Ramadan has an enormous following in Egypt. In fact, he is the Premier League’s most-followed player aged 20 or under on Twitter.
Such was the increased North African interest in Stoke following his signing that the club’s Facebook following grew by 15% in a week. They have since set up Arabic accounts on both Twitter and Facebook such is the demand for ‘Ramadona’ news.
It hasn’t happened for no reason. He won both the Egyptian Premier League and Super Cup twice at Al Ahly, scoring 17 goals in 71 games, and has already been capped 16 times by the full national team, helping them finish as runners-up in the African Cup of Nations earlier this year.
Still, plenty would have doubted whether a 19-year-old from Egypt would be ready for the pace and physicality of the English Premier League. After all, numerous players more established than Ramadan have struggled during their first year on these shores.
But Ramadan has had no such struggles. In fact, one of his most impressive attributes is his strength. When he put in a man-of-the-match display on his first start up against the beast that is Michail Antonio, Stoke fans knew they had a player on their hands.
Hughes had made reference to Ramadan’s strength following his first real run in the Potters’ previous game when he played 64 minutes as an early replacement for Shaqiri, going on to create a crucial goal when his trickery and cross inside the box forced Swansea’s Alfie Mawson to put through his own net.
“He’s looked really strong in training,” Hughes said. “He’s a 19-year-old man; he’s not a kid in terms of his physicality so I knew he could cope with it.
“And you saw for yourself that once he gets in good areas of the pitch then he’s very difficult to read and understand what he’s going to do.”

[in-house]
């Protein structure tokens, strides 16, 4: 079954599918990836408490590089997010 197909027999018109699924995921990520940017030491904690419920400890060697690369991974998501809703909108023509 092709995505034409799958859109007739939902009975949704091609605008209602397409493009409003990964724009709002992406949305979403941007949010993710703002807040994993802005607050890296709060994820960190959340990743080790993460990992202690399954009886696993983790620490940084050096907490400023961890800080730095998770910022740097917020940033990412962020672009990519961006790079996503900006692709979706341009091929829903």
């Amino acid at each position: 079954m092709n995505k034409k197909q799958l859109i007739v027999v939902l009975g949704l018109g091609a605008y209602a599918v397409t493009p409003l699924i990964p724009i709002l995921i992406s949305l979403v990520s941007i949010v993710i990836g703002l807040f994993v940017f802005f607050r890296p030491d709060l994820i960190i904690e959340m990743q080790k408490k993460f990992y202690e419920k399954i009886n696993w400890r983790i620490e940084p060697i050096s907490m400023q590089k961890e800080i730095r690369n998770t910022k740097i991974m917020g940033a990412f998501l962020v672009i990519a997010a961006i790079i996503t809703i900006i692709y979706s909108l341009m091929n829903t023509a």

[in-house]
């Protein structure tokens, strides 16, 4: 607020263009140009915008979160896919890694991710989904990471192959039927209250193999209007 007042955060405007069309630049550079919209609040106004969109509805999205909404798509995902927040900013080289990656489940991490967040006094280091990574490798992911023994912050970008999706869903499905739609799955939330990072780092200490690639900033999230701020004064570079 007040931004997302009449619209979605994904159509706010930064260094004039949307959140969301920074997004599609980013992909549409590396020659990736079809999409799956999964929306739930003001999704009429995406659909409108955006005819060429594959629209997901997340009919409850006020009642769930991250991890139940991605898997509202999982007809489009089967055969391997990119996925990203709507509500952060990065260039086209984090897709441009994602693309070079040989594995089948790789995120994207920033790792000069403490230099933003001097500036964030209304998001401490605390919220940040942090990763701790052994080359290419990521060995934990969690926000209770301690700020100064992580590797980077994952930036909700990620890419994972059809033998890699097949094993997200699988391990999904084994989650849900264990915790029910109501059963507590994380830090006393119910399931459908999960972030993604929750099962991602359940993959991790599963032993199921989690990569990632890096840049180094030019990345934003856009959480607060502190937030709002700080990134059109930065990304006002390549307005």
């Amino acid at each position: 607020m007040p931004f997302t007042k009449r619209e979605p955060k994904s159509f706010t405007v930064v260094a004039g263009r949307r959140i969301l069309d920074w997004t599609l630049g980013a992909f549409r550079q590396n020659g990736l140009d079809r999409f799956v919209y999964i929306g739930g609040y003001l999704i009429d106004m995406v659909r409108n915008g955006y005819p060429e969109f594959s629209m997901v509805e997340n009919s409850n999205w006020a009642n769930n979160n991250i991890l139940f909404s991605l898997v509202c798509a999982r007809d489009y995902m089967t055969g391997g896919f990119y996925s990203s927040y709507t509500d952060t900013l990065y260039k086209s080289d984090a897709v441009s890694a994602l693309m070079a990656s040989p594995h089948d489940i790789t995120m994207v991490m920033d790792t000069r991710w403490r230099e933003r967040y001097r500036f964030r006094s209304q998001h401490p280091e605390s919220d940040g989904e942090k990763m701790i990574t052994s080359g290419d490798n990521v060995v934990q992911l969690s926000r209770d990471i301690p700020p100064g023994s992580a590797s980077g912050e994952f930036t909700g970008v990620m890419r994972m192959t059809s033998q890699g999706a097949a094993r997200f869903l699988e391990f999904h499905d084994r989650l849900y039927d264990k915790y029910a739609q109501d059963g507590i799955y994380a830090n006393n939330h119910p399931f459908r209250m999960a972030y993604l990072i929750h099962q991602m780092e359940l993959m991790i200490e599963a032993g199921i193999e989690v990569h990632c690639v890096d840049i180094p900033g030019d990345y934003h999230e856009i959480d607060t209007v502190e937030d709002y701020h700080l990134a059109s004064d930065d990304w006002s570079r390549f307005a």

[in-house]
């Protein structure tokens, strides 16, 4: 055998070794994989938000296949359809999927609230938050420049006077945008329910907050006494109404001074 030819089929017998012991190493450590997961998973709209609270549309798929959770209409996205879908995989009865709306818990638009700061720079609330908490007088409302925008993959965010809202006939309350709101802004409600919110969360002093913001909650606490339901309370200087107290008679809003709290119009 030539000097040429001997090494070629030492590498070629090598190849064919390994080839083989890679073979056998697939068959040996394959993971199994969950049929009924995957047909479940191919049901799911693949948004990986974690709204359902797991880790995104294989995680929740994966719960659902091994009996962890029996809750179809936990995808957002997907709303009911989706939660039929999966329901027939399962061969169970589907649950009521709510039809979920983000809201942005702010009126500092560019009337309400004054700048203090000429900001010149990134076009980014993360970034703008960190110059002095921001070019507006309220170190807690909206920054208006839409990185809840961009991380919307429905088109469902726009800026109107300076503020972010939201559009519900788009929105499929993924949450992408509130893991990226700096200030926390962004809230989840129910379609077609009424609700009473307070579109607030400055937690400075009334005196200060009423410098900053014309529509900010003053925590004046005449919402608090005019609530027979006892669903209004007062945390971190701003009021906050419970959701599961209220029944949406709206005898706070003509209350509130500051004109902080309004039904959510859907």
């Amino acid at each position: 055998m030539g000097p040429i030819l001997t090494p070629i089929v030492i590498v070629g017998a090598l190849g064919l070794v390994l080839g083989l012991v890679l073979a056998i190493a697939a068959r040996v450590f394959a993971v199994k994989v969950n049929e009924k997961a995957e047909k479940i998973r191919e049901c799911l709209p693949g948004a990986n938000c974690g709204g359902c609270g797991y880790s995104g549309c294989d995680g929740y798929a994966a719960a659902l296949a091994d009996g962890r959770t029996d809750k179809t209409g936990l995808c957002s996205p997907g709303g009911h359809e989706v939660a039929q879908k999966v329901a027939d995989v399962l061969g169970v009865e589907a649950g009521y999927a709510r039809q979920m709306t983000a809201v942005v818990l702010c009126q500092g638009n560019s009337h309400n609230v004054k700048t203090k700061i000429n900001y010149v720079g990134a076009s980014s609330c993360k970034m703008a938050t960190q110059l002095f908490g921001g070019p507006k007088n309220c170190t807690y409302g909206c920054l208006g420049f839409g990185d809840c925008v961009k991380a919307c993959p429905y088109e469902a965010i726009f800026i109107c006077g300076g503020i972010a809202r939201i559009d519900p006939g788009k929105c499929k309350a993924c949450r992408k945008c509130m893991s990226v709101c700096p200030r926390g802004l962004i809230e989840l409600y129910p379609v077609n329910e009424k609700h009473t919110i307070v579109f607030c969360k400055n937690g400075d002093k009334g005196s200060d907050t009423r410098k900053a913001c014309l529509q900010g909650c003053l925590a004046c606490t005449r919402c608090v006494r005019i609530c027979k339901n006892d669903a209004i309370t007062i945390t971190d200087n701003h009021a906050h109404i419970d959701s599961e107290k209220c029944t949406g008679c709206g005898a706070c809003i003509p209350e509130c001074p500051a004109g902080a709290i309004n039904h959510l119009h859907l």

Ramadan’s dribbling ability is his other main strength. In his final season with Al Ahly, he completed 92 take-ons, more than any other player in the league, and at an average of four per game.
Quick but not rapid, his trickery on the ball and strength to hold off opponents allows for his effectiveness. Both were evident when he shielded the ball from three Crystal Palace defenders to set up Joe Allen for his second assist of the season in February.
“When you get him in the final third and he’s twisting and turning in the box, there’s very few I’ve seen as good as him in those situations,” Hughes said after another impressive showing from the youngster against Middlesbrough.
Ramadan’s strength is also important when defending, which he has shown a great willingness to do, but there are still weaknesses to his game which Hughes and the other coaches at Stoke will be keen to work on, namely that he doesn’t shoot enough and sometimes wastes crossing opportunities from the left in favour of cutting inside onto his right.
A chance creation record of less than one per 90 minutes (0.8) is only half of what Arnautovic manages and well down on Shaqiri’s 2.1 chances creates per 90 minutes, explaining why he is forced to play second fiddle when those two are both available.
If Ramadan can improve on that next season, Hughes will simply have to find a way of fitting all three into the same team. Otherwise Stoke risk losing a real gem in the making.
By Mark Holmes